Another Sundance Film Festival has come and gone in the high altitude of the mountains of Park City, Utah, and judging by the critical reception, it was a pretty good one. Here are some of the most buzzed-about movies that debuted at this year’s fest—that we’ll likely be talking about throughout 2019.


Late Night

We were eagerly awaiting the Mindy Kaling-penned film Late Night (starring Kaling and Emma Thompson) loooonnnng before it premiered at Sundance. That was also before news broke that Amazon bought the comedy, about a comedian on the verge of losing her late-night show (Thompson) who hires an Indian-American woman to add diversity to her writer’s room, for a record-setting $13 million. And even before one critic basically described it as The Devil Meets Prada for late-night comedy. We think we already love this movie?



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The Farewell

Between Ocean’s 8 and Crazy Rich Asians, Awkwafina had a huge 2018, hilariously stealing scenes whenever she popped up on screen. It looks like 2019 may be dramatic breakout for the rapper-actress, with her leading turn in The Farewell, as New Yorker Billi travelling to China to visit her beloved grandmother who—unknowingly—has just been diagnosed with terminal cancer. If this sounds at all familiar, it may be: The Farewell is based on writer-director Lulu Wang’s family story, which was also featured in a 2016 episode of This American Life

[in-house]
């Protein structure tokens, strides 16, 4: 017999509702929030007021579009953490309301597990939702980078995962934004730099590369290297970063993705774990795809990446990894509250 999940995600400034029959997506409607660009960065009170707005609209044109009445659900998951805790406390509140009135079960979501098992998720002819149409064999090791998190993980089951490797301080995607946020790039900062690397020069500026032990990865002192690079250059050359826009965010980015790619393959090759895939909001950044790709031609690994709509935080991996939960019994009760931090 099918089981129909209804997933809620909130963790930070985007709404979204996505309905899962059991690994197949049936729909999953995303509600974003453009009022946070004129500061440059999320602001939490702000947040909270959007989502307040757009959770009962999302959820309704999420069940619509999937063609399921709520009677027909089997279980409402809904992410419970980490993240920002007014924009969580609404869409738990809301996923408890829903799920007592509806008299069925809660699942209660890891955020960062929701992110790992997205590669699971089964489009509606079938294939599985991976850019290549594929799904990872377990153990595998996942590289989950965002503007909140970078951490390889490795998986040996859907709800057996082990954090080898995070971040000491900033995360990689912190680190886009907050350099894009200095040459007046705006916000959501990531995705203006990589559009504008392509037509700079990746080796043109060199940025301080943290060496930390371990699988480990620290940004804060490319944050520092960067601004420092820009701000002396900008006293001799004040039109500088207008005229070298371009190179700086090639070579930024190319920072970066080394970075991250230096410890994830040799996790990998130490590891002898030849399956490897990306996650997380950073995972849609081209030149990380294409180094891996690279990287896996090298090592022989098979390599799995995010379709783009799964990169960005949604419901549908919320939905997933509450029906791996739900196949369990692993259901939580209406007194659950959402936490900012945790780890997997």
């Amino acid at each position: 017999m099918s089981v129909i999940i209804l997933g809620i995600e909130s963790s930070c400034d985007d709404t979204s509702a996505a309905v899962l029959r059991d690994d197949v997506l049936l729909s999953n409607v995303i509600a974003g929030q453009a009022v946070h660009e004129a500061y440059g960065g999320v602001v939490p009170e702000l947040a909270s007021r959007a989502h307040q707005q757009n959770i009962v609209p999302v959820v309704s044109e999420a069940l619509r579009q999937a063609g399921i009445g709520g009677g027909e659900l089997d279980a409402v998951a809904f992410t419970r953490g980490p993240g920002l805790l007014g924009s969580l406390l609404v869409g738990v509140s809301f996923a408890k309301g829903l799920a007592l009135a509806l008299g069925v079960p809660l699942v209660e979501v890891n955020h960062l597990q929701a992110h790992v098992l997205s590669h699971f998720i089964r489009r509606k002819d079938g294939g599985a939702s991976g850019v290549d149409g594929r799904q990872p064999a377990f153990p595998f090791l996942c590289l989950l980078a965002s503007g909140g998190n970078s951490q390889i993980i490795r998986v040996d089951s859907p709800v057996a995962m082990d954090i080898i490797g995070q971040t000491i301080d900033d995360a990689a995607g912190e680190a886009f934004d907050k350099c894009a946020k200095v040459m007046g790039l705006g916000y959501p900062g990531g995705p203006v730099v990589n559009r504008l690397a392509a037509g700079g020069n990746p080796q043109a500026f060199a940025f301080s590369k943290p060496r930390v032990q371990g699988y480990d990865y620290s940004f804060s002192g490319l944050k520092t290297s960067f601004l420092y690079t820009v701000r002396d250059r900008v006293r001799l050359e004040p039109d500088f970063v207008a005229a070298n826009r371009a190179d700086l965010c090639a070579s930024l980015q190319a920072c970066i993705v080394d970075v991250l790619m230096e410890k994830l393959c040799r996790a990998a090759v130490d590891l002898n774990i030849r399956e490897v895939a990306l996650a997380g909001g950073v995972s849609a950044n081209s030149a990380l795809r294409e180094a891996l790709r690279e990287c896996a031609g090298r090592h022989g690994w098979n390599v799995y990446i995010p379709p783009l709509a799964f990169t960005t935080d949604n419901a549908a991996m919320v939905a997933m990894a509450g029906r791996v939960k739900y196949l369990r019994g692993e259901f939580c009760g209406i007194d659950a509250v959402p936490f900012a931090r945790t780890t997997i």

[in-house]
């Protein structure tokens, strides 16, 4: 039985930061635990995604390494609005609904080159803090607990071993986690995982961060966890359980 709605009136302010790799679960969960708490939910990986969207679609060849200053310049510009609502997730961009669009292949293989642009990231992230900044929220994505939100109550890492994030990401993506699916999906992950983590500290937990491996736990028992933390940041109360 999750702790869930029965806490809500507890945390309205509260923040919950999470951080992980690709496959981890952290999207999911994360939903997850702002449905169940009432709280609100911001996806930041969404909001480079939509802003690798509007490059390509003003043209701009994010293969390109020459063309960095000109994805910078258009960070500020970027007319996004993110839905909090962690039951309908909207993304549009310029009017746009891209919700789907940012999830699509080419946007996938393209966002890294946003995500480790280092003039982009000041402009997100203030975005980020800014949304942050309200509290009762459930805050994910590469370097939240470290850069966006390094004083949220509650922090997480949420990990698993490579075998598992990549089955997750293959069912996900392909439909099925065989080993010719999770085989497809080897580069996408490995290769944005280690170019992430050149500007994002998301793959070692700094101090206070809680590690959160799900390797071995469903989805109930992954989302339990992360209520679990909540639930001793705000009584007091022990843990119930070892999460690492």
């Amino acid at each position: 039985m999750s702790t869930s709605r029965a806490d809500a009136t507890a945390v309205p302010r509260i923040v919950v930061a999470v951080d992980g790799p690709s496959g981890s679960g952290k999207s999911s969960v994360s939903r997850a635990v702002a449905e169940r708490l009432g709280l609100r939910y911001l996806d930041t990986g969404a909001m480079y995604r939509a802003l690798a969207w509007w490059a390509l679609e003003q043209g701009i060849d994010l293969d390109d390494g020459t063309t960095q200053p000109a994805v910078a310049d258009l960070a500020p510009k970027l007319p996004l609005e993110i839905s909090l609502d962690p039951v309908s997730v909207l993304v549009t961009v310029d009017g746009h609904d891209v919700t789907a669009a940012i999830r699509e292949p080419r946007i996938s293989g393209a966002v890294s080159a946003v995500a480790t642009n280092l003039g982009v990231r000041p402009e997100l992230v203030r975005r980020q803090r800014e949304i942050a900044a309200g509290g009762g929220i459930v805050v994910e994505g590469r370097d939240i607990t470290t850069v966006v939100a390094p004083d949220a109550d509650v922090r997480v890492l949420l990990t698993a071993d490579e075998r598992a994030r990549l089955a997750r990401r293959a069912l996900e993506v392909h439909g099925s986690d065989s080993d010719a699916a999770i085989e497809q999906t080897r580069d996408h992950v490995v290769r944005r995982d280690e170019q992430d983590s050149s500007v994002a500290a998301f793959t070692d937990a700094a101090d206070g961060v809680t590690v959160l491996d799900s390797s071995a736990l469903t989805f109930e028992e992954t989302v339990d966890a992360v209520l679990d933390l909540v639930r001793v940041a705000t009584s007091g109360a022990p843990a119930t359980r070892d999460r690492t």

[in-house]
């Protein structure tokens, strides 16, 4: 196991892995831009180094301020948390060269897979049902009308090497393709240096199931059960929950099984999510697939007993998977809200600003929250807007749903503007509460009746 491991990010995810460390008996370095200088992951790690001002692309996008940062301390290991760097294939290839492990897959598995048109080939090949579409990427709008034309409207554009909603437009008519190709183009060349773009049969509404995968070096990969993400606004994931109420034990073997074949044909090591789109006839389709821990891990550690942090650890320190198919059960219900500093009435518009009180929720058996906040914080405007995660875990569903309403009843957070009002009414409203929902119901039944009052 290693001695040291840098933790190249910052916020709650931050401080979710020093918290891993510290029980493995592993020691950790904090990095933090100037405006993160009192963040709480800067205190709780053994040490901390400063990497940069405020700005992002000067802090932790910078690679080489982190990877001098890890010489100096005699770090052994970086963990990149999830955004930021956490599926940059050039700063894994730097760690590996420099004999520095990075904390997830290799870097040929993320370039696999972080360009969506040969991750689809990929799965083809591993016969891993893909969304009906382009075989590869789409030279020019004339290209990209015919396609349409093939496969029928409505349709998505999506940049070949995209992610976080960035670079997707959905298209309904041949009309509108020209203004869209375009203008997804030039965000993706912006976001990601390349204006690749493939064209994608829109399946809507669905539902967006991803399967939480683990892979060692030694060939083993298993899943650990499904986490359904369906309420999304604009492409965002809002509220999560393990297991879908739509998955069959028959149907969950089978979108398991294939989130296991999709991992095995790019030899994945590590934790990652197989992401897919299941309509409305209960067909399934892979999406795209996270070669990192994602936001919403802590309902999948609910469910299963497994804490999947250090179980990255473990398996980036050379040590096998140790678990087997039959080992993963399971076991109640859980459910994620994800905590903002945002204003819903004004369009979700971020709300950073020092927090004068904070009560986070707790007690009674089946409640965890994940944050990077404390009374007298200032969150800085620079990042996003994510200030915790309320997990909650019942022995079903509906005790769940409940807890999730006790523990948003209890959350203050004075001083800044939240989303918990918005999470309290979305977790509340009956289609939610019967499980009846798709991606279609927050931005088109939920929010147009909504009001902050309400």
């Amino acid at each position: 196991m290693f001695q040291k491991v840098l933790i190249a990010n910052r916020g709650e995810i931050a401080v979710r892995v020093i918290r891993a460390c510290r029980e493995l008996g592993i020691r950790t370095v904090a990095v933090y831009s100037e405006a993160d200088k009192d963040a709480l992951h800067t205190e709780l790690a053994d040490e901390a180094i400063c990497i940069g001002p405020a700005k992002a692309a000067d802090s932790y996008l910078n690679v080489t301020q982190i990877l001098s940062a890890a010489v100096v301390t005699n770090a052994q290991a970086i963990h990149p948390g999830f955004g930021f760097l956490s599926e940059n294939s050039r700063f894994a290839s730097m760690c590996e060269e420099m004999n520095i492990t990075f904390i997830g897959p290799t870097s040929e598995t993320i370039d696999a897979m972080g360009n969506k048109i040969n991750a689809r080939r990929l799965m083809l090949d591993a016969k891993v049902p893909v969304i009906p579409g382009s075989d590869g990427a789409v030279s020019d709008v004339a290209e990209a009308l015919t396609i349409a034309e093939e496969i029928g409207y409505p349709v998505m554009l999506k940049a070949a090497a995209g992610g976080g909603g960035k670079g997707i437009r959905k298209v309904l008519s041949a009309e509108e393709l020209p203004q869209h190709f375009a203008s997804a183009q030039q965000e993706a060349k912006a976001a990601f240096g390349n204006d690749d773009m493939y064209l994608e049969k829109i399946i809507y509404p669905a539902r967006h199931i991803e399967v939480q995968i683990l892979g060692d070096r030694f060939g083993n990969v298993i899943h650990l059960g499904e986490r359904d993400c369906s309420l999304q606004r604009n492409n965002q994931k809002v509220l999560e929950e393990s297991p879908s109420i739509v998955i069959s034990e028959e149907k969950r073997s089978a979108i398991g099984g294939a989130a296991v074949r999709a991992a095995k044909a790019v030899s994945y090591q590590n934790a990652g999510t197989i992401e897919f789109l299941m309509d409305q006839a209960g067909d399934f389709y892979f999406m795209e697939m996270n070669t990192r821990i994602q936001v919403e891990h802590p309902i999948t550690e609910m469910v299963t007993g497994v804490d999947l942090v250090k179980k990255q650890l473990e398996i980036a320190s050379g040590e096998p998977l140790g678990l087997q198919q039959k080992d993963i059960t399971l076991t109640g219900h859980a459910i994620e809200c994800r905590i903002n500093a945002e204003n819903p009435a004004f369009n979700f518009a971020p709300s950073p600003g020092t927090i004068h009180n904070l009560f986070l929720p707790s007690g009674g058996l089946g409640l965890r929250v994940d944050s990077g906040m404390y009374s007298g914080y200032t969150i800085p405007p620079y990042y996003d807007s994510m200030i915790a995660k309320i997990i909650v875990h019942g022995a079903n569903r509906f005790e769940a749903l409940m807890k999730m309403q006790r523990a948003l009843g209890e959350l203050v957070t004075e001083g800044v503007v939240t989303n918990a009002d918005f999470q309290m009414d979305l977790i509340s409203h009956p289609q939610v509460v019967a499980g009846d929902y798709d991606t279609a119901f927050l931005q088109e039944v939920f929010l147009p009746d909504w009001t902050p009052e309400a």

Look, we know this year’s Oscars haven’t even happened yet, but we’re already expecting to see death row drama Clemency at the 2020 ceremony. Director Chinonye Chukwu made history when the film—about a prison warden (Alfre Woodard) and prisoner (Aldis Hodge) dealing with his upcoming execution date—won the Grand Jury Prize for U.S. drama, making her the first black woman to receive the honour.



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Leaving Neverland

This four-hour doc, set to premiere on HBO later this year, deep dives into allegations of abuse against Michael Jackson. The two-part film garnered criticism from both devoted fans and the popstar’s family, but journalists have called it a detailed, devastating and hard-to-watch examination of trauma, guilt and celebrity.




The Souvenir

Honor Swinton-Byrne (yes, daughter to Tilda) becomes one to watch thanks to her role as a quiet film student in an emotionally-fraught relationship with an untrustworthy man in The Souvenir. Tilda also stars as the on-screen mother to her IRL daughter in this British film, which won the Grand Jury Prize for international drama at the fest.



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The Report

Here’s another one already attracting Oscar buzz. Based on real events, Adam Driver (who’s also nominated for an Academy Award for his supporting role in BlacKkKlansman this year) stars as Daniel Jones, an aide to Senator Dianne Feinstein tasked with finding out the shocking truth about what really happened when the CIA used “enhanced interrogation techniques.”




Blinded by the Light

It’s been 17 years since director Gurinder Chadha gave us the iconic (an opinion we will forever stand by) Bend It Like Beckham, and now her latest is earning comparisons to her breakout. The coming-of-age Blinded by the Light follows Javed (Viveik Kalra), a Pakistani-Brit living in London suburb during the ‘80s who discovers the music of Bruce Springsteen and learns how to express his identity.



@eoneuk takes UK rights to @gurinder.chadha’s new @springsteen inspired film. #blindedbythelight

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